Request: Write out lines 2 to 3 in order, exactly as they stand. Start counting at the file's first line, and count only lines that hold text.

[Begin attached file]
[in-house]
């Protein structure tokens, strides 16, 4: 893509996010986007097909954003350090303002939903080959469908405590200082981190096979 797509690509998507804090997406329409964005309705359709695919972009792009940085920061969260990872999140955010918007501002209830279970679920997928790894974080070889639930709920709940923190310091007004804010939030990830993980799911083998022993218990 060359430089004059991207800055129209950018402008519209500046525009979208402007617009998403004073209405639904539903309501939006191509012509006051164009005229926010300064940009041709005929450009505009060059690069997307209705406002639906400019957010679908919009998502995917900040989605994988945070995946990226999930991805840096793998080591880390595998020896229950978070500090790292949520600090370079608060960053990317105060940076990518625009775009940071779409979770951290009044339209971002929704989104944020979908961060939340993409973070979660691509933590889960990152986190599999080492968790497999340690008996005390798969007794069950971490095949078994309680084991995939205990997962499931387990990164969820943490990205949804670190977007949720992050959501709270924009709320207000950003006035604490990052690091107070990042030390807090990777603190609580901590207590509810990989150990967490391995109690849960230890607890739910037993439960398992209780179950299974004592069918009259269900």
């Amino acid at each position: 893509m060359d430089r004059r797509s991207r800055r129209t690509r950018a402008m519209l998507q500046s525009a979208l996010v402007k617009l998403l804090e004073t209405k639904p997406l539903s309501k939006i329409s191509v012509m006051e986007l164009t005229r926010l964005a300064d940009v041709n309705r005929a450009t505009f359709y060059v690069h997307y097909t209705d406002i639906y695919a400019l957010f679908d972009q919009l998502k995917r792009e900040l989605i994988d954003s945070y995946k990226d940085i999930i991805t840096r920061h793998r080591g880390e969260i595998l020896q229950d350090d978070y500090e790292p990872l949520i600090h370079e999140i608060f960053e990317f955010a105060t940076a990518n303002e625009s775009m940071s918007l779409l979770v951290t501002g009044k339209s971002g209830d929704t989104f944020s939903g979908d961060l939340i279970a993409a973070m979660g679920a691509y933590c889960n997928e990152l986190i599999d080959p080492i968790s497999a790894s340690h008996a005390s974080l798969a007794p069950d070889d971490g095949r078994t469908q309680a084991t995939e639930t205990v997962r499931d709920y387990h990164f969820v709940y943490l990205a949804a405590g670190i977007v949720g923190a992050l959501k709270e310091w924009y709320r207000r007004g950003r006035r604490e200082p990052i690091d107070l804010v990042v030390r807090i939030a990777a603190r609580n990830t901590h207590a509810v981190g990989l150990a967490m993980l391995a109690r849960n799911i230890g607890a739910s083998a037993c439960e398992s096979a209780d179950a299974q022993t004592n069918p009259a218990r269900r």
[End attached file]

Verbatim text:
């Protein structure tokens, strides 16, 4: 893509996010986007097909954003350090303002939903080959469908405590200082981190096979 797509690509998507804090997406329409964005309705359709695919972009792009940085920061969260990872999140955010918007501002209830279970679920997928790894974080070889639930709920709940923190310091007004804010939030990830993980799911083998022993218990 060359430089004059991207800055129209950018402008519209500046525009979208402007617009998403004073209405639904539903309501939006191509012509006051164009005229926010300064940009041709005929450009505009060059690069997307209705406002639906400019957010679908919009998502995917900040989605994988945070995946990226999930991805840096793998080591880390595998020896229950978070500090790292949520600090370079608060960053990317105060940076990518625009775009940071779409979770951290009044339209971002929704989104944020979908961060939340993409973070979660691509933590889960990152986190599999080492968790497999340690008996005390798969007794069950971490095949078994309680084991995939205990997962499931387990990164969820943490990205949804670190977007949720992050959501709270924009709320207000950003006035604490990052690091107070990042030390807090990777603190609580901590207590509810990989150990967490391995109690849960230890607890739910037993439960398992209780179950299974004592069918009259269900």
């Amino acid at each position: 893509m060359d430089r004059r797509s991207r800055r129209t690509r950018a402008m519209l998507q500046s525009a979208l996010v402007k617009l998403l804090e004073t209405k639904p997406l539903s309501k939006i329409s191509v012509m006051e986007l164009t005229r926010l964005a300064d940009v041709n309705r005929a450009t505009f359709y060059v690069h997307y097909t209705d406002i639906y695919a400019l957010f679908d972009q919009l998502k995917r792009e900040l989605i994988d954003s945070y995946k990226d940085i999930i991805t840096r920061h793998r080591g880390e969260i595998l020896q229950d350090d978070y500090e790292p990872l949520i600090h370079e999140i608060f960053e990317f955010a105060t940076a990518n303002e625009s775009m940071s918007l779409l979770v951290t501002g009044k339209s971002g209830d929704t989104f944020s939903g979908d961060l939340i279970a993409a973070m979660g679920a691509y933590c889960n997928e990152l986190i599999d080959p080492i968790s497999a790894s340690h008996a005390s974080l798969a007794p069950d070889d971490g095949r078994t469908q309680a084991t995939e639930t205990v997962r499931d709920y387990h990164f969820v709940y943490l990205a949804a405590g670190i977007v949720g923190a992050l959501k709270e310091w924009y709320r207000r007004g950003r006035r604490e200082p990052i690091d107070l804010v990042v030390r807090i939030a990777a603190r609580n990830t901590h207590a509810v981190g990989l150990a967490m993980l391995a109690r849960n799911i230890g607890a739910s083998a037993c439960e398992s096979a209780d179950a299974q022993t004592n069918p009259a218990r269900r």